Whether you’re a baby boomer, Gen Xer, millennial, cheugy … cheugy?! … or anyone in between, there’s sure to be much music to love throughout the Grand Center Arts District come mid-September. And we’re telling you this now why? Because tickets went on sale yesterday (May 18) to see as many shows as you’re able to over three days. We’re talking 60-some artists, from jazz-funk master Roy Ayers and former MGs leader Booker T. Jones of Green Onions fame to a band named Naked Rock Fight (not to be mistaken for the band named Kentucky Knife Fight). Boomers can educate the cheugy contingent, some of whom might be too wet behind the ears to glom onto stars of the 1960s and ’70s. And vice versa. Then there’ll be the likes of blues wizard Marquise Knox (pictured) and hip-hop revisionists iLLPHONiCS. The focus is on local talent and artists with some connection to The Lou, such as Lalah Hathaway, daughter of Donny. Shows will be staged at The Fox, Jazz St. Louis, The Sheldon, The Grandel—just about anywhere to the north, south, east and west of the Grand/Washington intersection. The festival, Music at the Intersection, was slated for last year. It’s clear as mud, alas, what the allowed capacity of venues will be Sept. 10-12, when it’s time to party. (Single-day passes go on sale May 25.) Suffice it to say, since social distancing will be required, there’ll be no stage diving, moshing or crowd surfing. And that’s either a bummer or something to be thankful for, depending on your generation. So, get ready to mask up and get down! If that sounds like a tagline, it is. Visit

notable neighbors
the hill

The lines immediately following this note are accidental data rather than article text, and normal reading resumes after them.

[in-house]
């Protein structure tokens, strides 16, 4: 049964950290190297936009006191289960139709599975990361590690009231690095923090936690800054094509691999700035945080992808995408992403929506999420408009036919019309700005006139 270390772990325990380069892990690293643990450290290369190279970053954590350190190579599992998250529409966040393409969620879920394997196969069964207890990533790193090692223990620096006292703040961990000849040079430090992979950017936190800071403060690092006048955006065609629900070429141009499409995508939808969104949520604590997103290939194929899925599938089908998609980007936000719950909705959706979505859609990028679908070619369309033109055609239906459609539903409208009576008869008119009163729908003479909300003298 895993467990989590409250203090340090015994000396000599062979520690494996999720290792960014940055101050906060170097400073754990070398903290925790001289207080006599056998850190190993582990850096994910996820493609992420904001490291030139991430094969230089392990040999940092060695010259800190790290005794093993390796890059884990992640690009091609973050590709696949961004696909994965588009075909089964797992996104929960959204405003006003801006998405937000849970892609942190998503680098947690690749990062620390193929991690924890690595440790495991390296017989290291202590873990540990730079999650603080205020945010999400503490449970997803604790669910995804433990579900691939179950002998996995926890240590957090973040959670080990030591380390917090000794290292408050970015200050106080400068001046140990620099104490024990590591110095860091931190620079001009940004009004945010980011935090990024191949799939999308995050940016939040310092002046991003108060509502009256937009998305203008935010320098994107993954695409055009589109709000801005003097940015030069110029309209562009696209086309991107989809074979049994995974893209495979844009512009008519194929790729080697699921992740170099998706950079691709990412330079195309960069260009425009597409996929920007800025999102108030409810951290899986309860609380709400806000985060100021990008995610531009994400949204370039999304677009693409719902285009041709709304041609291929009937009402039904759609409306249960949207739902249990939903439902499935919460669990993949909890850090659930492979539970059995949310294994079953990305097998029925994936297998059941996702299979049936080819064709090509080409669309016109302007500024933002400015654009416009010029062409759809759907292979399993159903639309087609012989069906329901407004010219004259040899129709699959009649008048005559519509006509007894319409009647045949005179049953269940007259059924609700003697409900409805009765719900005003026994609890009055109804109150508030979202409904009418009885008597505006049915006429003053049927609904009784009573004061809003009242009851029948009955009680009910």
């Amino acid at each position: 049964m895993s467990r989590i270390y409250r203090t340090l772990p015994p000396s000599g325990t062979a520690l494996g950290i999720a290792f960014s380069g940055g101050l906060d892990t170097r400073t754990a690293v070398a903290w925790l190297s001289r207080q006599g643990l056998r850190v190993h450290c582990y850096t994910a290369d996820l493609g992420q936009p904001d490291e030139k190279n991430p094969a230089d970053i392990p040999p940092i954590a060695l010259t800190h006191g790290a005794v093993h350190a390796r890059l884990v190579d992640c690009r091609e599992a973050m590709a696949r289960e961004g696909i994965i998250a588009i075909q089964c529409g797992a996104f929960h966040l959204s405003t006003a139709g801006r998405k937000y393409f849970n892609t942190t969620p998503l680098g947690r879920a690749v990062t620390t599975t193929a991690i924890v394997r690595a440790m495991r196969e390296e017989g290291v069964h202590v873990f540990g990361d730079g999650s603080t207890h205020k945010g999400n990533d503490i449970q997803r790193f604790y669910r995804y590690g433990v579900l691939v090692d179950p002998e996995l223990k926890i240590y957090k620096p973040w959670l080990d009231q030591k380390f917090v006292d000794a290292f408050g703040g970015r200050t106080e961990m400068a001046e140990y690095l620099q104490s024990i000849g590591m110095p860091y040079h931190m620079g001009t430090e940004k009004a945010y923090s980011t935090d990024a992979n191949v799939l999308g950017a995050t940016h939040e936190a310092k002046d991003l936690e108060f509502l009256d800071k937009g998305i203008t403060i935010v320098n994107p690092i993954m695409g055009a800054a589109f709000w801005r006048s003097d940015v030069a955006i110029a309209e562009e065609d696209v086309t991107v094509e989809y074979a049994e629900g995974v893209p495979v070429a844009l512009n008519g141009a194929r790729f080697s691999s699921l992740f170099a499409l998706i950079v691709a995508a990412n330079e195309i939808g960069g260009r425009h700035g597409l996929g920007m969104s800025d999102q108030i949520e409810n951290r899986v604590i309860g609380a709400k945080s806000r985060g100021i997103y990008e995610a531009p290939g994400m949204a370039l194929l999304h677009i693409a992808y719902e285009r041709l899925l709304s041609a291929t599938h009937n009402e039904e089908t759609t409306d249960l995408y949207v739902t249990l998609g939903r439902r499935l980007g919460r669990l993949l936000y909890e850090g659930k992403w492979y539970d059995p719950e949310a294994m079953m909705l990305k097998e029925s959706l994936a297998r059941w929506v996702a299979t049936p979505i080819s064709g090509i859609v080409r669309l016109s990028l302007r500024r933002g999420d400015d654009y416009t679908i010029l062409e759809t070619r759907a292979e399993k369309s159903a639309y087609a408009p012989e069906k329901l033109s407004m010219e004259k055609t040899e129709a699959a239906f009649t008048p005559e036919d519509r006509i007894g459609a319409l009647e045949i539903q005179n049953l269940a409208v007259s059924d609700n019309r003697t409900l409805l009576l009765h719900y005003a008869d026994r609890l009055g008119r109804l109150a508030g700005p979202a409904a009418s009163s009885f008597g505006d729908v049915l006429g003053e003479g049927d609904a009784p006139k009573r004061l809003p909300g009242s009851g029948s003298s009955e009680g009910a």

Natives know that much of The Lou is hidden in plain sight. For instance, the Cathedral Basilica of Saint Louis is an imposing edifice that takes up most of a city block in the CWE. But unless you’ve been inside for Mass, a wedding or performance of sacred music, you might not realize that the world’s largest collection of mosaics is right overhead. Dea Hoover can tell you a whole lot more about the cathedral and most anywhere else in the town she now calls home. Hoover, who lives on The Hill and owns two local tour companies (Discover St. Louis and Are We There Yet? Tours), has parlayed her 15 years of local knowledge and expertise into a unique guide book: STL Scavenger: The Ultimate Search for St. Louis’s Hidden Treasures. Over the last 14-some months (but who’s counting?), she could have languished like a frustrated rock star, playing intimate concerts from the living room for fans to enjoy real-time. Instead, she’s reinvented herself via her one-of-a-kind guidebook that gives natives, transplants and visitors a unique way to explore the metro. If locating a magnifying glass is too analog, use your smartphone to find unique buildings, businesses, statues and architectural details in the spiral-bound book. Inspect the photos and follow cryptic clues to spot the spots among 17 neighborhoods in and around St. Louis. Urban explorers can search and find the history and story behind each one on their quest. Once embarking on this journey, you’ll never see our city the same way. Hoover grew up in Vandalia, Missouri, and knows how satisfying taking a deeper dive can be. “Growing up, my family came to the zoo, Six Flags and a ballgame and used a Rand-McNally truckers map. Now, we have GPS,” she laughs. Her first foray with new technology was a godsend for running Destination St. Louis. “When I first got a Garmin, my drivers loved me!” Hoover encourages readers to plan a day for each section and linger to enjoy shops, restaurants and parks as they blaze a trail of discovery from U. City, Clayton and Webster Groves to Florissant, St. Charles and Edwardsville, and many other destinations on both banks of the Mississippi and Missouri. The book makes a great gift to show the uninitiated a new way around the Gateway City or for hometowners to enjoy a staycation with an added twist of mystery and intrigue. While you wear out shoe leather on your quest, you can meet Hoover on her book tour—virtual events, mostly. The next virtual event is tomorrow (May 20) via St. Louis Public Library; another is coming up June 2 via Kirkwood Public Library. They’re free, but registration is required to receive the meeting link. She’ll soon appear in person—outside—in Webster Groves. Her mantra: Never come back the same way you went! My wife and I can dig that. She weaned me off I-64/Hwy. 40 such that we take Clayton or Ladue roads or Olive Boulevard, and we eschew I-270 for Lindbergh. Manchester, however, is almost never the way to go west, young feller. Anyhow, figuring out what’s where is satisfying, of course, but you can convert your hunt into real treasure by answering clues at for a chance to win a variety of local prizes—and a grand prize of $500.